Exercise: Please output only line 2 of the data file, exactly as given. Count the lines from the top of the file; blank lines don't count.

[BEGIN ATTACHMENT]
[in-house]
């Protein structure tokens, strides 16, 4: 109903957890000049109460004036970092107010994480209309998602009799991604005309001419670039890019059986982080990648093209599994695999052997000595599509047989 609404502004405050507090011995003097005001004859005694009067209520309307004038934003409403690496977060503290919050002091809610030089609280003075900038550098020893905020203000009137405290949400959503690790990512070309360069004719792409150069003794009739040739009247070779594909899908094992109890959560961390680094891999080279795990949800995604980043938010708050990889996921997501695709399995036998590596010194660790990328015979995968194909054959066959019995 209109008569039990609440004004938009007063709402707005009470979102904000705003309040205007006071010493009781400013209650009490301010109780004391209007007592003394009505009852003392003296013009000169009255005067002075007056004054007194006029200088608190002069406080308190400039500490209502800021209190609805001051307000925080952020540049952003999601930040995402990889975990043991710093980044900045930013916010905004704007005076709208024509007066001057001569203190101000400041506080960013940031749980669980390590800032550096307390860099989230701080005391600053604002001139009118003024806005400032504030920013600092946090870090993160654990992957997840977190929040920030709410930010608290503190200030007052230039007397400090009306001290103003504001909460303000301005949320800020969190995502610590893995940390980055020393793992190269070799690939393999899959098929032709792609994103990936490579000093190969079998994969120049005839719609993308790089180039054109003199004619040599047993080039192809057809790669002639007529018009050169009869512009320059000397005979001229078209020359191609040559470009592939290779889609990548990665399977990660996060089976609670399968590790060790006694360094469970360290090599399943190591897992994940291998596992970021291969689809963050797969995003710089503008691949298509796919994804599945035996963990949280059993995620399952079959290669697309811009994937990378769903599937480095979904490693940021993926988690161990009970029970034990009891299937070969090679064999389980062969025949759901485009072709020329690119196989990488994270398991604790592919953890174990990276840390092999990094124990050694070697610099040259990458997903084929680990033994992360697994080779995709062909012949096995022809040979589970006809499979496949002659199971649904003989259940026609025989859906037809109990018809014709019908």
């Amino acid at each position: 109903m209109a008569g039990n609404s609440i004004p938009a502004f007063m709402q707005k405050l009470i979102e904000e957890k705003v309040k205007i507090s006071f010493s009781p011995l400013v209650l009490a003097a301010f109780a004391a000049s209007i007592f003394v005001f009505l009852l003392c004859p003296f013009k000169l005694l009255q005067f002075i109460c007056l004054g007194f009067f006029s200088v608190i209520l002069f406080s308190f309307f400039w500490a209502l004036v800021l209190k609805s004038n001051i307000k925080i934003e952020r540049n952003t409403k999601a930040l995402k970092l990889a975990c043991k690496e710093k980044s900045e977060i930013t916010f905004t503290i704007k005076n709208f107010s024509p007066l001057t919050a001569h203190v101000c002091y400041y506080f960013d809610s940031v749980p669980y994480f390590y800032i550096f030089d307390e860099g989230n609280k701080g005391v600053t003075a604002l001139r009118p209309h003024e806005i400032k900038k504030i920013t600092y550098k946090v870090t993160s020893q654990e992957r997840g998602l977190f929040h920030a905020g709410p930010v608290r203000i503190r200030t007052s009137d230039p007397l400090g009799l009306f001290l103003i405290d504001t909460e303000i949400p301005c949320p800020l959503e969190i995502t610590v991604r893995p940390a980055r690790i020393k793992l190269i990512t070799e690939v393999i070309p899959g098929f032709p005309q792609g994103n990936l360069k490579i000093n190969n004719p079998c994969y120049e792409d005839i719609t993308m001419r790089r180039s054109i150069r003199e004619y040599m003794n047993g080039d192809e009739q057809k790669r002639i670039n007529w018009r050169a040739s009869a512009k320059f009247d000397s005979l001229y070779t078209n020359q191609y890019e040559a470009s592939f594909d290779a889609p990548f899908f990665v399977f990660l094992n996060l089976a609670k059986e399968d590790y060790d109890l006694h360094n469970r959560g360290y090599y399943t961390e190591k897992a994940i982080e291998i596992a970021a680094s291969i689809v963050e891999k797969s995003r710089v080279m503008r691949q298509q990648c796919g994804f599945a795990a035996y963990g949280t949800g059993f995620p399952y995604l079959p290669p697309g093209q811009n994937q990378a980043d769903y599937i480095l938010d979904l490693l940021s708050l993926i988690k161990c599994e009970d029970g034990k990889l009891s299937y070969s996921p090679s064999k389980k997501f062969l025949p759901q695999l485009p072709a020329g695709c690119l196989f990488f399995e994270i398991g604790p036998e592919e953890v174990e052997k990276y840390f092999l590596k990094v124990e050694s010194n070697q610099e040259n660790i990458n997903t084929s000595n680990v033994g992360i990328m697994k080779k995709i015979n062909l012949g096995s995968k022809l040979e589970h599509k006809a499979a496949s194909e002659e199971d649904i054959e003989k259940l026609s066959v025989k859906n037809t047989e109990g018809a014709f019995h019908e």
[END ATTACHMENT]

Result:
């Protein structure tokens, strides 16, 4: 109903957890000049109460004036970092107010994480209309998602009799991604005309001419670039890019059986982080990648093209599994695999052997000595599509047989 609404502004405050507090011995003097005001004859005694009067209520309307004038934003409403690496977060503290919050002091809610030089609280003075900038550098020893905020203000009137405290949400959503690790990512070309360069004719792409150069003794009739040739009247070779594909899908094992109890959560961390680094891999080279795990949800995604980043938010708050990889996921997501695709399995036998590596010194660790990328015979995968194909054959066959019995 209109008569039990609440004004938009007063709402707005009470979102904000705003309040205007006071010493009781400013209650009490301010109780004391209007007592003394009505009852003392003296013009000169009255005067002075007056004054007194006029200088608190002069406080308190400039500490209502800021209190609805001051307000925080952020540049952003999601930040995402990889975990043991710093980044900045930013916010905004704007005076709208024509007066001057001569203190101000400041506080960013940031749980669980390590800032550096307390860099989230701080005391600053604002001139009118003024806005400032504030920013600092946090870090993160654990992957997840977190929040920030709410930010608290503190200030007052230039007397400090009306001290103003504001909460303000301005949320800020969190995502610590893995940390980055020393793992190269070799690939393999899959098929032709792609994103990936490579000093190969079998994969120049005839719609993308790089180039054109003199004619040599047993080039192809057809790669002639007529018009050169009869512009320059000397005979001229078209020359191609040559470009592939290779889609990548990665399977990660996060089976609670399968590790060790006694360094469970360290090599399943190591897992994940291998596992970021291969689809963050797969995003710089503008691949298509796919994804599945035996963990949280059993995620399952079959290669697309811009994937990378769903599937480095979904490693940021993926988690161990009970029970034990009891299937070969090679064999389980062969025949759901485009072709020329690119196989990488994270398991604790592919953890174990990276840390092999990094124990050694070697610099040259990458997903084929680990033994992360697994080779995709062909012949096995022809040979589970006809499979496949002659199971649904003989259940026609025989859906037809109990018809014709019908």